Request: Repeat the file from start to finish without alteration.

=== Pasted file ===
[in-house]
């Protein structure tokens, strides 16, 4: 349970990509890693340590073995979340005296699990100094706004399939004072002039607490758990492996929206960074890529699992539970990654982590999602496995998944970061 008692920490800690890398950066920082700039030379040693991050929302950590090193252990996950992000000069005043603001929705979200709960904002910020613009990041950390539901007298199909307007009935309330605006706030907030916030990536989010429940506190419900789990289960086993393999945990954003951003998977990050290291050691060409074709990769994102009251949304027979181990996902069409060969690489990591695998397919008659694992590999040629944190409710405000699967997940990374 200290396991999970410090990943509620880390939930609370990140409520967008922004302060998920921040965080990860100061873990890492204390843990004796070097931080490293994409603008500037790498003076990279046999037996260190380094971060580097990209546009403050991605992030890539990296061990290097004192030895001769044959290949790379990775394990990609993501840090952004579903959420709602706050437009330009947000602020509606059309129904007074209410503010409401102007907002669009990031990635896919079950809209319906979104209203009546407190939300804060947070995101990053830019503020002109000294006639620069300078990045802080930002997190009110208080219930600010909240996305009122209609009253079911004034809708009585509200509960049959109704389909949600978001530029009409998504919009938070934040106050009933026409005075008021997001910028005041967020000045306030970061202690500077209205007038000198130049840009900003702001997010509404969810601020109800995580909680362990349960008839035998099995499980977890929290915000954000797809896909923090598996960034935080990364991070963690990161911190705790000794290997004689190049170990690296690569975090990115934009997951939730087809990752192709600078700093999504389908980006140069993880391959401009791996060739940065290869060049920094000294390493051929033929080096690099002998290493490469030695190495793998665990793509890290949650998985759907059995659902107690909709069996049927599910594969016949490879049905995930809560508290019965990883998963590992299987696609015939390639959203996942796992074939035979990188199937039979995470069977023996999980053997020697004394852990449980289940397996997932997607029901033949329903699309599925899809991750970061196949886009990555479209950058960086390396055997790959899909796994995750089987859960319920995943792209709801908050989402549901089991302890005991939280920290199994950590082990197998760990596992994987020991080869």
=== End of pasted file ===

[in-house]
């Protein structure tokens, strides 16, 4: 349970990509890693340590073995979340005296699990100094706004399939004072002039607490758990492996929206960074890529699992539970990654982590999602496995998944970061 008692920490800690890398950066920082700039030379040693991050929302950590090193252990996950992000000069005043603001929705979200709960904002910020613009990041950390539901007298199909307007009935309330605006706030907030916030990536989010429940506190419900789990289960086993393999945990954003951003998977990050290291050691060409074709990769994102009251949304027979181990996902069409060969690489990591695998397919008659694992590999040629944190409710405000699967997940990374 200290396991999970410090990943509620880390939930609370990140409520967008922004302060998920921040965080990860100061873990890492204390843990004796070097931080490293994409603008500037790498003076990279046999037996260190380094971060580097990209546009403050991605992030890539990296061990290097004192030895001769044959290949790379990775394990990609993501840090952004579903959420709602706050437009330009947000602020509606059309129904007074209410503010409401102007907002669009990031990635896919079950809209319906979104209203009546407190939300804060947070995101990053830019503020002109000294006639620069300078990045802080930002997190009110208080219930600010909240996305009122209609009253079911004034809708009585509200509960049959109704389909949600978001530029009409998504919009938070934040106050009933026409005075008021997001910028005041967020000045306030970061202690500077209205007038000198130049840009900003702001997010509404969810601020109800995580909680362990349960008839035998099995499980977890929290915000954000797809896909923090598996960034935080990364991070963690990161911190705790000794290997004689190049170990690296690569975090990115934009997951939730087809990752192709600078700093999504389908980006140069993880391959401009791996060739940065290869060049920094000294390493051929033929080096690099002998290493490469030695190495793998665990793509890290949650998985759907059995659902107690909709069996049927599910594969016949490879049905995930809560508290019965990883998963590992299987696609015939390639959203996942796992074939035979990188199937039979995470069977023996999980053997020697004394852990449980289940397996997932997607029901033949329903699309599925899809991750970061196949886009990555479209950058960086390396055997790959899909796994995750089987859960319920995943792209709801908050989402549901089991302890005991939280920290199994950590082990197998760990596992994987020991080869």